ADDED ON FRIDAY 15 JULY: I'd programmed this post ahead of time, before learning of the tragedy in Nice. I've considered taking it down, but since it's already up, I've only removed the jaunty intro... Last January after Charlie Hebdo I remember taking solace in smelling beautiful things. Hopefully it'll work this time too.
Queen of the Night (Grandiflora)
Bertrand Duchaufour invents the scent of the Night-blooming Cereus for the Australian brand Grandiflora by hooking up the animal, vegetable and mineral kingdoms through what seems like a whopping dose of indole. To conjure the spectacular desert blossom, he combines two non-creamy white flowers, orange blossom and pittosporum (the latter an accord). The made-up flower bears imaginary fruit, sticky, purple-juiced berries with a grape bubble-gum, shaken up by an incensy blast of cold desert air.
Cologne Indélébile (Frédéric Malle)
I’ve been stuck on this since I blind-smelled it for the Olfactorama Awards (it lost out to Misia by Chanel, already a winner at the French Fifis). Without the “cologne” cue to skew my perception, I entered Dominique Ropion’s composition through the green, tannic effects of narcissus before recognizing it (within three minutes: this may seem like “just” an eau de cologne, but it has a very distinctive signature). I love the virtuosic play on functional fragrance notes, including a Chernobyl-sized cloud of white musks, so much that I broke down and bought the shower gel.
Veilleur de Nuit (Serge Lutens)
It isn’t hard to imagine “Night Watchman” veer into kinky Night Porter territory as Serge Lutens teases chocolate into owning up to its bestial bent with lashes of civet, castoreum, tuberose and vetiver. But the only pain it inflicts is the price point. The rest is all yummy-dirty earthiness, mud and honey-caked fur.
Sous les Magnolias (Pierre Bourdon)
Authored by no less of a nose than the man who gave us Kouros, Cool Water and Féminité du Bois (with Christopher Sheldrake), this limpid yet vintage-vibe fragrance drove me to distraction for several days, since it smells like a long-lost Roudnitska. In fact, I did think it was a Roudnitska when I blind-smelled the blotter. Not a demented mistake: Bourdon, whose father was deputy director of Dior perfumes, did study with the great man. And I remember Frédéric Malle telling me, when he launched Eau de Magnolia, that Roudnitska had always wanted to capture the flower’s scent… To sum up: I so need to buy this.
Ma Bête (Eris Parfums)
Another ghost , Ma Bête, composed by Antoine Lie for Yesterday’s Perfumes author Barbara Herman, hinted at several blasts from the past until I realized that this was Lie’s take on the fabled Animalis base – a waxy, fatty, feral, honeyed beast lurking in Shocking and Visa (probably), as well La Nuit (Paco Rabanne: the one Luca Turin called “Tabu sprayed on a horse”), Poison, Kouros and their unnatural offspring Parfum de Peau… Like wearing a vintage fur coat with the lining ripped out.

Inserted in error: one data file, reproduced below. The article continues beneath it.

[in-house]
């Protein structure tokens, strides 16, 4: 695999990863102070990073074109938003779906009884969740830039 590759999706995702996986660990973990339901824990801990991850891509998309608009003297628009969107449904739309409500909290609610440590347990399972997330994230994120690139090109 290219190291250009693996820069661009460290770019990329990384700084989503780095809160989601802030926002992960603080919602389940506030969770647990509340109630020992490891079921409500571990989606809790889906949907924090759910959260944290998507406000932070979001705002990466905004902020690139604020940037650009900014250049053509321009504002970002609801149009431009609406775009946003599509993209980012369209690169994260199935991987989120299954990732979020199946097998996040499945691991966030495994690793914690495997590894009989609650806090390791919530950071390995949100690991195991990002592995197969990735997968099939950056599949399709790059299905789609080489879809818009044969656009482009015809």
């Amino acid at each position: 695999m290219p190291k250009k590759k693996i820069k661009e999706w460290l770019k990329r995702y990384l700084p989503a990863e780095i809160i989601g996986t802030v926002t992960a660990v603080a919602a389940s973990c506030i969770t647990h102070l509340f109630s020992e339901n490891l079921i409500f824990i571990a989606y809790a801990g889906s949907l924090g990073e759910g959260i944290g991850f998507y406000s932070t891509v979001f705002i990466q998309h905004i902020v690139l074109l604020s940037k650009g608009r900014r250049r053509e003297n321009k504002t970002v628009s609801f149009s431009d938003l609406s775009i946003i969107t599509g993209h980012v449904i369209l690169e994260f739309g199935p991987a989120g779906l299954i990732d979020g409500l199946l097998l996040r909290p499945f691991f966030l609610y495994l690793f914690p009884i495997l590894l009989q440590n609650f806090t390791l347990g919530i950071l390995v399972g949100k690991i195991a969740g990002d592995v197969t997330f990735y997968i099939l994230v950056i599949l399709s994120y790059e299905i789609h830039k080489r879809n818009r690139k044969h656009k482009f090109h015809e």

Peau d’Ailleurs (Starck)
I shouldn’t be mentioning a scent coming out in September, but this is a) by Annick Menardo, and anything by Annick is worth sticking your shnoz into ASAP. And b) the famed French designer’s brief mentioned no notes, only words like “meteorite” and “the cosmic smell of the void”… The result: a compellingly weird, static, clean mineral dust smell, into which materializes an apricot the size of an asteroid – it just appears, as though it had tumbled out of a black hole. As Mr. Spock would say: “Fascinating”.
Recently relaunched, the confidential Ensoleille-moi, composed by Mathilde Laurent after she left Guerlain, and finished by Isabelle Doyen when Mathilde was hired by Cartier, has the easy-going vibe and airy texture of something that could’ve ended up as an Aqua Allegoria. The scent is worked around the monoï note, tiaré blossom (a gardenia-like Polynesian flower) steeped in coconut oil. What’s most surprising about it is the huge proportion of calone it contains. In fact, there’s so much of it that it becomes invisible: the scale literally changes the perception of the note, and it barely registers as an aquatic. I give myself a squirt when I remember that despite the temperature, this is actually mid-summer on the calendar, and that somewhere, in a parallel universe, I’m on the beach.
Géranium Équipage (Hermès)
I discovered this when I blind-smelled it for the Olfactorama Awards, and voted for it as Best Masculine without a second thought. On paper, spices shouldn’t work in summer, but given the minty-metallic splash of geranium Jean-Claude Ellena added to Guy Robert’s 1970 classic, the clove-and-cinnamon burn turns cool. Ellena’s elegance shines through those breezy, jazzy reworkings – perhaps having something to start from turns the creative process into more of a game. It makes me hope we haven’t smelled the last of JCE.
Must Gold (Cartier)
Again – sounding like a scratched record, am I? – I rediscovered this one in an anonymous decant sent out for the Olfactorama Awards (it won Best Feminine in a tie with Narciso). First sniff. Brain lit up. “Yay, galbanum”, it said. A funky jasmine comes out in the second blast, pushed forward by (bra cups filled with?) a powder-puff of vanilla and musk. A thoroughly enjoyable variation on the original olfactory oxymoron created by Alberto Morillas: the green Oriental.
Terracotta Le Parfum (Guerlain)
This was in my 2014 and 2015 summer lists, but we all need that one perfume that means “if I’m smelling this, it must be summer”. The matching sunscreen and moisturizer are my default settings for the few days a year I spend near a pool.
For more summer round-ups, please visit:
The above illustration is of Pat Cleveland by Antonio Lopez.